As we wind down to the end of many of the professional and collegiate sporting seasons, the microscope of the viewing public falls on the performance of every one on the field.

The biggest problem every year it seems, has nothing to do with the players. No, if the crowds have an issue, it is with one group of human beings, the referees.

Case in point, the college basketball national championship game between Duke and Wisconsin, two things came under sharp scrutiny. The first was how Wisconsin could put up more than 10 fouls in the span of 10 minutes, and the second was how touching the ball with your finger as it goes out of bounds does not result in a turnover. The team had racked up a staggering eight fouls, compared to one foul from Duke.

After several minutes review, the out-of-bounds ball was deemed to be Duke’s ball, but video evidence proved contrary to the call.

Since the final buzzer sounded with Duke being crowned champions, questions about the officiating have been the chatter among many of top analysts in the country. The general verdict is—simply put—what is wrong with these officials?

From both the view of an athlete and a spectator, I have been witness to some very bad calls.  In those moments, I say to myself, like many do, “Well, it cant be that hard to call a game? Heck, I could do that easily.”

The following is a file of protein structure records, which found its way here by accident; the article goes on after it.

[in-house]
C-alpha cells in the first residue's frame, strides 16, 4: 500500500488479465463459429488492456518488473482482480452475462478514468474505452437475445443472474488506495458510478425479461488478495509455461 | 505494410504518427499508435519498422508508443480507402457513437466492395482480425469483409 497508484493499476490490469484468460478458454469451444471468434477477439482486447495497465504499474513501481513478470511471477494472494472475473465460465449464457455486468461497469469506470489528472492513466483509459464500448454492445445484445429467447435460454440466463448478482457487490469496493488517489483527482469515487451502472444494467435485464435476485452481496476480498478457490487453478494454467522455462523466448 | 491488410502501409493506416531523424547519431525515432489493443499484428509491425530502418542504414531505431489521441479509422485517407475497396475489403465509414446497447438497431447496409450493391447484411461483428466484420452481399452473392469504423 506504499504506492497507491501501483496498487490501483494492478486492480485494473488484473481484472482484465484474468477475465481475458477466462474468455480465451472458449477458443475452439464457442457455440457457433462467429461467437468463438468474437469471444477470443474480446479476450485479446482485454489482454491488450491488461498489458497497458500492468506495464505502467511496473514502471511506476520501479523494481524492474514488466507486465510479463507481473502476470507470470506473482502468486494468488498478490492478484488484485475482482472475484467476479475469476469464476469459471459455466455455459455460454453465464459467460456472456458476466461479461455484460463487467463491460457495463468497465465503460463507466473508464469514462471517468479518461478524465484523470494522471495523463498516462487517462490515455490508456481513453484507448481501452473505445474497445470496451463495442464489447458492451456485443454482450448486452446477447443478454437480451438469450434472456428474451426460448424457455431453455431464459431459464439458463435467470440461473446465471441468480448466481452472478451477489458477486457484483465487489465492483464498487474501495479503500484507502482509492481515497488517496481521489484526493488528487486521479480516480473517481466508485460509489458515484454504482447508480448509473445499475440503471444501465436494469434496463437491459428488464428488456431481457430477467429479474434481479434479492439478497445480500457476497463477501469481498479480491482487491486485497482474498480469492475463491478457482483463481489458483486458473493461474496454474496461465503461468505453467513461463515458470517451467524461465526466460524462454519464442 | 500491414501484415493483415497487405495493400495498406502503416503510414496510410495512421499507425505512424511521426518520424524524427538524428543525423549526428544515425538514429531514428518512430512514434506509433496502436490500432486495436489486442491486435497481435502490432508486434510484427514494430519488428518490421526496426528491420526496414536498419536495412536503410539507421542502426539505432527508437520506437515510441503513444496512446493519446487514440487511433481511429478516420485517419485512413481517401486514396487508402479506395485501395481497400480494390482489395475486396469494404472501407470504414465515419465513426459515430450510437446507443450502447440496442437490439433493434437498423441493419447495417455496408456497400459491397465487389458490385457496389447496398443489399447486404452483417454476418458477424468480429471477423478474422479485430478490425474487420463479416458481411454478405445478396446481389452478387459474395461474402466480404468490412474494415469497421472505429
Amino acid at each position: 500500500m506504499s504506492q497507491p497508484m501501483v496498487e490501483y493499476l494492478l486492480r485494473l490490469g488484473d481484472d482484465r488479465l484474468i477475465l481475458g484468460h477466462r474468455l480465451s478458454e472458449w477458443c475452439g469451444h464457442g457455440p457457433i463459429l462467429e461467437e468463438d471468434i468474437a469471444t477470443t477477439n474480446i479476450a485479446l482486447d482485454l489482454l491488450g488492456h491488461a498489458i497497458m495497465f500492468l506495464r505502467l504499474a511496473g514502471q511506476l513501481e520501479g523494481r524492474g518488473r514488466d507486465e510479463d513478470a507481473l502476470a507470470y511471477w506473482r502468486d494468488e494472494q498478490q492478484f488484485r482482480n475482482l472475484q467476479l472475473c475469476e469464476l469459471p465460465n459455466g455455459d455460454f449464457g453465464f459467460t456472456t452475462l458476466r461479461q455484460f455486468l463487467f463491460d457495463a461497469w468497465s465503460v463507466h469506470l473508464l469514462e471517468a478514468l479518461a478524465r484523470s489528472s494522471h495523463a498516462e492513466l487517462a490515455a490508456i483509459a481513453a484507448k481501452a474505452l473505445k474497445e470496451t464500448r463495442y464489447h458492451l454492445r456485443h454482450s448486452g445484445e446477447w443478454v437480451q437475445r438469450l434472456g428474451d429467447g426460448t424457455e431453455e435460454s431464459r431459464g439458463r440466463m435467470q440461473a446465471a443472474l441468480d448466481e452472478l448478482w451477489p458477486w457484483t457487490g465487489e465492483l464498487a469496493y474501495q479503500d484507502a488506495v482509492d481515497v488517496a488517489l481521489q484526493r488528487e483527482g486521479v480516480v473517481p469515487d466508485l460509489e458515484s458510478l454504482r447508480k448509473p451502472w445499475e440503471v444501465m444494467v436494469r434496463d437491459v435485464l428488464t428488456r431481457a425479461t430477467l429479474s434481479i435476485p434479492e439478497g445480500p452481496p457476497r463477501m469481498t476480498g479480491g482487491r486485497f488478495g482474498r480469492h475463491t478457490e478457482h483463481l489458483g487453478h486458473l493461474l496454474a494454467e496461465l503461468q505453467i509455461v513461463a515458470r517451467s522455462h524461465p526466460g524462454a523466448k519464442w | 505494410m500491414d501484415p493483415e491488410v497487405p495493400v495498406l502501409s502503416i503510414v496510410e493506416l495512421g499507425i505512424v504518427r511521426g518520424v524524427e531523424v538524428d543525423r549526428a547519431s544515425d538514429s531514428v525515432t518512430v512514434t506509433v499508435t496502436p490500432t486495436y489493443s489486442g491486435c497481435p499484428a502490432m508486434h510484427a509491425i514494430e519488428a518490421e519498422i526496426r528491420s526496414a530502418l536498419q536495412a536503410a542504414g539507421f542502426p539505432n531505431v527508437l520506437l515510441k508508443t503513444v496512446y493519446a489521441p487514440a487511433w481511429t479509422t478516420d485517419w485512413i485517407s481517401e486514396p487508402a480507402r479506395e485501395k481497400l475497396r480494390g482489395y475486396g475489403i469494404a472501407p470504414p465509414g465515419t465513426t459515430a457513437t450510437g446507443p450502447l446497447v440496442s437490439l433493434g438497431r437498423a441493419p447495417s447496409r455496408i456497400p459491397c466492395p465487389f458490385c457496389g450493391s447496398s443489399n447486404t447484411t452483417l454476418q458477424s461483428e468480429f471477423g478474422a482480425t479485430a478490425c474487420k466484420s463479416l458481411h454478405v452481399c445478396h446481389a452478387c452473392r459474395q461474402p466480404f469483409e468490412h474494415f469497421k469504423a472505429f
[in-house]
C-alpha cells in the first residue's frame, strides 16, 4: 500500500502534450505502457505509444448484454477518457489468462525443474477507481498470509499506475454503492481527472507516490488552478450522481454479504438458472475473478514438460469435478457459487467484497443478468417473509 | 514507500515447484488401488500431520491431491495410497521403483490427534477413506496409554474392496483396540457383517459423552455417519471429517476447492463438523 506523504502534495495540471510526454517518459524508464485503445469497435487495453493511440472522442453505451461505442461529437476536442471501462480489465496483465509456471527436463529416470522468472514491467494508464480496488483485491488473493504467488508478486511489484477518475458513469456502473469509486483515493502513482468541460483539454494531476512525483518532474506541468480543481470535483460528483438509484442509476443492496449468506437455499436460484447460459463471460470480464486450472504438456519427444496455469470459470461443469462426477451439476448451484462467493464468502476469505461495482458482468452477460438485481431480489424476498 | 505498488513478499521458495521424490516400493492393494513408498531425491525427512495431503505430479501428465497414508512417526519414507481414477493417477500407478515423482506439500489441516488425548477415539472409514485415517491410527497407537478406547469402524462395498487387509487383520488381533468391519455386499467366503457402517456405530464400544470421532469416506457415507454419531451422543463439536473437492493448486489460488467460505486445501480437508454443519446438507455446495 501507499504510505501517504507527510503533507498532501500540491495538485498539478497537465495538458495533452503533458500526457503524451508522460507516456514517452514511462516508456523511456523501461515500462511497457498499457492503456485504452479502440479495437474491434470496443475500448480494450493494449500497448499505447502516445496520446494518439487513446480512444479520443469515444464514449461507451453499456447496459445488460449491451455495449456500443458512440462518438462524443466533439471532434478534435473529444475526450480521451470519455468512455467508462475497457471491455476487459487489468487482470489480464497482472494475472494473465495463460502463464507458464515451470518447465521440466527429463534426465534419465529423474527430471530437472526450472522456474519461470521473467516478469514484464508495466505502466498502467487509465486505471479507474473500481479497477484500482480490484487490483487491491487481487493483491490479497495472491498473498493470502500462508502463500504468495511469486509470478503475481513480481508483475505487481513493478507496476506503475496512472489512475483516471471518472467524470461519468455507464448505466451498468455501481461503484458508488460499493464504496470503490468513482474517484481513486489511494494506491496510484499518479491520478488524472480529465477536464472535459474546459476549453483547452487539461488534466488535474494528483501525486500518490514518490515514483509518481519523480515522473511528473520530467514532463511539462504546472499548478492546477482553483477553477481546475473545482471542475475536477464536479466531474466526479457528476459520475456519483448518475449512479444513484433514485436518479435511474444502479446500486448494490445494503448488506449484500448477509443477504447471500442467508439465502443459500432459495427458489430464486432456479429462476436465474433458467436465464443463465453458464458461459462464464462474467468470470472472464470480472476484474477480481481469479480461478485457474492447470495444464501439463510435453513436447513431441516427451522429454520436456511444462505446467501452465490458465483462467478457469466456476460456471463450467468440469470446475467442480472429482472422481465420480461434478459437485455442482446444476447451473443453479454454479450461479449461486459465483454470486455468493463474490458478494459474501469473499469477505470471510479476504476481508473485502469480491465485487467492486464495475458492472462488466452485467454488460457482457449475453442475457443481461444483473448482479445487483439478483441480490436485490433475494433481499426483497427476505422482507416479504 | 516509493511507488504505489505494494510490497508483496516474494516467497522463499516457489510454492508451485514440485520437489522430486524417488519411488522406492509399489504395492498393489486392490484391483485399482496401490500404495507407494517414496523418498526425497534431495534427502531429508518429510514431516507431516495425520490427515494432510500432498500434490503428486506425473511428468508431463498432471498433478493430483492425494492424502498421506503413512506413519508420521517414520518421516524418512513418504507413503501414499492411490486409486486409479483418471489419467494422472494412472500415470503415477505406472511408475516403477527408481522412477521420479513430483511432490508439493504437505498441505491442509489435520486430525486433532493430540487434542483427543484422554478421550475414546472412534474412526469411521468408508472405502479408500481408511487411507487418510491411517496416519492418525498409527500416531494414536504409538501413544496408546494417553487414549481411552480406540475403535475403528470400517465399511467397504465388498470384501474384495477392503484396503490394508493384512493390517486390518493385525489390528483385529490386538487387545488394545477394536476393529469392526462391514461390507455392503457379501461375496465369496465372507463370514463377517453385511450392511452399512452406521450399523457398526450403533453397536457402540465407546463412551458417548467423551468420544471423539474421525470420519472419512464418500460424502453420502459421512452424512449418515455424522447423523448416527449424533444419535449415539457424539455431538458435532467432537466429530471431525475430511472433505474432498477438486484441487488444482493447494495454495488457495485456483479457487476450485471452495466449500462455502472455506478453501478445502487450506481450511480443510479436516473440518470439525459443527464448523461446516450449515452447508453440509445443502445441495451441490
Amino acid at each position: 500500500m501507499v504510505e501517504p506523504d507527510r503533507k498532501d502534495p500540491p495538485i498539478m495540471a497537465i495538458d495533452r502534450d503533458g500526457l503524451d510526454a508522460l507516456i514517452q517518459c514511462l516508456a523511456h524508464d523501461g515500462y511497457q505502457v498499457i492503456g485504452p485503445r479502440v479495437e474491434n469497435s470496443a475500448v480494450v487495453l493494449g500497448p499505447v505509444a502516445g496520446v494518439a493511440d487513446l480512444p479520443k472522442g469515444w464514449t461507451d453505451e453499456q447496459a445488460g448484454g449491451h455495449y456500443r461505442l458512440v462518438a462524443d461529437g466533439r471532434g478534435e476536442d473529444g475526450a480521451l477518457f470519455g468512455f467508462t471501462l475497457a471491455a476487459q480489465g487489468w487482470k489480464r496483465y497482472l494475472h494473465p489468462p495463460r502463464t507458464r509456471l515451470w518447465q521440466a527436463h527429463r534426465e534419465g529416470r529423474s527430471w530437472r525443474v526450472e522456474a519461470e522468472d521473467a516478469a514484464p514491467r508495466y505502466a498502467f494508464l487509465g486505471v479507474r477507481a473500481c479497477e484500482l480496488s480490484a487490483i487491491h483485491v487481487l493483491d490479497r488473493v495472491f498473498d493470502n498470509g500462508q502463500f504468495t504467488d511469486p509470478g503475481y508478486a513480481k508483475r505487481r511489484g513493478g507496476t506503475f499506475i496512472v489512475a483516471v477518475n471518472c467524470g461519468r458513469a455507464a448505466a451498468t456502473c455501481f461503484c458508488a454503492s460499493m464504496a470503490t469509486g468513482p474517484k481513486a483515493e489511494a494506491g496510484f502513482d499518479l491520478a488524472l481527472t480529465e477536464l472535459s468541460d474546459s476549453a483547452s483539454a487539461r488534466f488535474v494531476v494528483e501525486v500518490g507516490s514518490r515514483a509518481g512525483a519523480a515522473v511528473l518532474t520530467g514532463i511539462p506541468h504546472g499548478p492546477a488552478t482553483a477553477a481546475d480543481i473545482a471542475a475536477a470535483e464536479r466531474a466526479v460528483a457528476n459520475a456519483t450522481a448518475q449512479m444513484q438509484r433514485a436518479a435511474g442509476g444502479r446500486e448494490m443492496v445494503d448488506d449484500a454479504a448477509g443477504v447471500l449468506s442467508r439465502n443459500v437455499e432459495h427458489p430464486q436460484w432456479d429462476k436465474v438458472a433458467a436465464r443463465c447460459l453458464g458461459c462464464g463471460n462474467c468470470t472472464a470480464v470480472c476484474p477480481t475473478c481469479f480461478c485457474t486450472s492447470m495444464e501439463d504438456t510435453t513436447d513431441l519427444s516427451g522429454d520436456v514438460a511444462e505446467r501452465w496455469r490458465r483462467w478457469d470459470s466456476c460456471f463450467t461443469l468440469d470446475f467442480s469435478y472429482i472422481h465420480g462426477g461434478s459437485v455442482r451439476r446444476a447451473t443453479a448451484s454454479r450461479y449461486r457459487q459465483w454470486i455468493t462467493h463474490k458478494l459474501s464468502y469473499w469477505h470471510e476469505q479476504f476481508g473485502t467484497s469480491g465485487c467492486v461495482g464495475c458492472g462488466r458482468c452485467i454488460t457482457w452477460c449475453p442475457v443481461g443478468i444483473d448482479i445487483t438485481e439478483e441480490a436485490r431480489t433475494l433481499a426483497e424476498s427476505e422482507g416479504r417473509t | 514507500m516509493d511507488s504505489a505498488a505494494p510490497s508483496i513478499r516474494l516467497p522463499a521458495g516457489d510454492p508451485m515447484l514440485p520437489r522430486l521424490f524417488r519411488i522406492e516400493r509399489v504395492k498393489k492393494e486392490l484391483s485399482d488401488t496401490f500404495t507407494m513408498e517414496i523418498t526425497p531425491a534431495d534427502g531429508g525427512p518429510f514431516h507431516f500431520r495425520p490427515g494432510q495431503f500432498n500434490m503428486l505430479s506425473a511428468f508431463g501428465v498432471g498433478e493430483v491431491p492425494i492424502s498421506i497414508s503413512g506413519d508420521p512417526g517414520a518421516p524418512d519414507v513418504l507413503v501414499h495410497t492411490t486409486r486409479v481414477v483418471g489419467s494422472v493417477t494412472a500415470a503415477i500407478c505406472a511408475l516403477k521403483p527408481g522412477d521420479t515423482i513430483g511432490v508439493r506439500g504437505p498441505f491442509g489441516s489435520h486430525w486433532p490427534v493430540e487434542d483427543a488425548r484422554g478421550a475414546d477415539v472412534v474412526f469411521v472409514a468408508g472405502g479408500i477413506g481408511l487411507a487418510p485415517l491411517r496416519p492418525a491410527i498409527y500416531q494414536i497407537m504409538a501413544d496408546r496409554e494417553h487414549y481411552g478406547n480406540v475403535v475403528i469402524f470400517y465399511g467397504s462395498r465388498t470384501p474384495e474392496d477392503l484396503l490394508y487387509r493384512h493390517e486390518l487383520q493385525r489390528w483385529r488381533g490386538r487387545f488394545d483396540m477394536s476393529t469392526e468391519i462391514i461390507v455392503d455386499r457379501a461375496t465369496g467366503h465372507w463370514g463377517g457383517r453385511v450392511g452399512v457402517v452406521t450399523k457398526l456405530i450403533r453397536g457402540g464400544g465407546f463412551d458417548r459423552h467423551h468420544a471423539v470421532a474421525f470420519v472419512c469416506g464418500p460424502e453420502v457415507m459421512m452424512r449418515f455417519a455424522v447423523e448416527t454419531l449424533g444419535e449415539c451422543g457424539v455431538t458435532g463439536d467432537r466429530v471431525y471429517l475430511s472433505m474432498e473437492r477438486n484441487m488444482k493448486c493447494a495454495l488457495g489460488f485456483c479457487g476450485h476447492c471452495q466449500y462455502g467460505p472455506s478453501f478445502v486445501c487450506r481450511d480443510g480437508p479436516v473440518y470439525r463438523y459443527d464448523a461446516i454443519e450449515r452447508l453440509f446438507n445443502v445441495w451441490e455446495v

Last week, I asked that question again and did some research. For the NBA, the four-person crew that officiates every game starts their day at 8:30 a.m. All morning long and into the afternoon, they go over game film for both teams, studying the players and taking notes about their abilities and common fouls.

As the day progresses, they get to the arena around 5 p.m. and check every system. They will not leave the arena until 11:30 p.m. To add to that, one official is connected to the official review center in New Jersey where each and every call and play is viewed and reviewed to make sure that it is correct.

With so much time and so much work going into these games, the result ends up with very few NBA games being poorly officiated. After a recent game where one player received a technical foul, the NBA went back, looked at the call and reversed it in an official press release.

It’s not the case with every sport, but it should be. The people who are hired and are paid to do this as a career should take a little pride and do everything they can to keep it clean and fair. You cannot please everyone, but you can do better.

The flip side is that fans need to calm down. Yes, referees sometimes make bad calls, but yelling at them honestly doesn’t help. It is just a game, so don’t act like the world has ended.

Honestly, they are trying their hardest. If they fail, then they will be fired. Yes, improvements must happen, and they will. Bad officials will leave, and better ones will come in. Just enjoy the game for what it is, bad calls and all.

Charles can be found tweeting @cbowkstar_91 or buying canes and seeing eye dogs for his little league officials.

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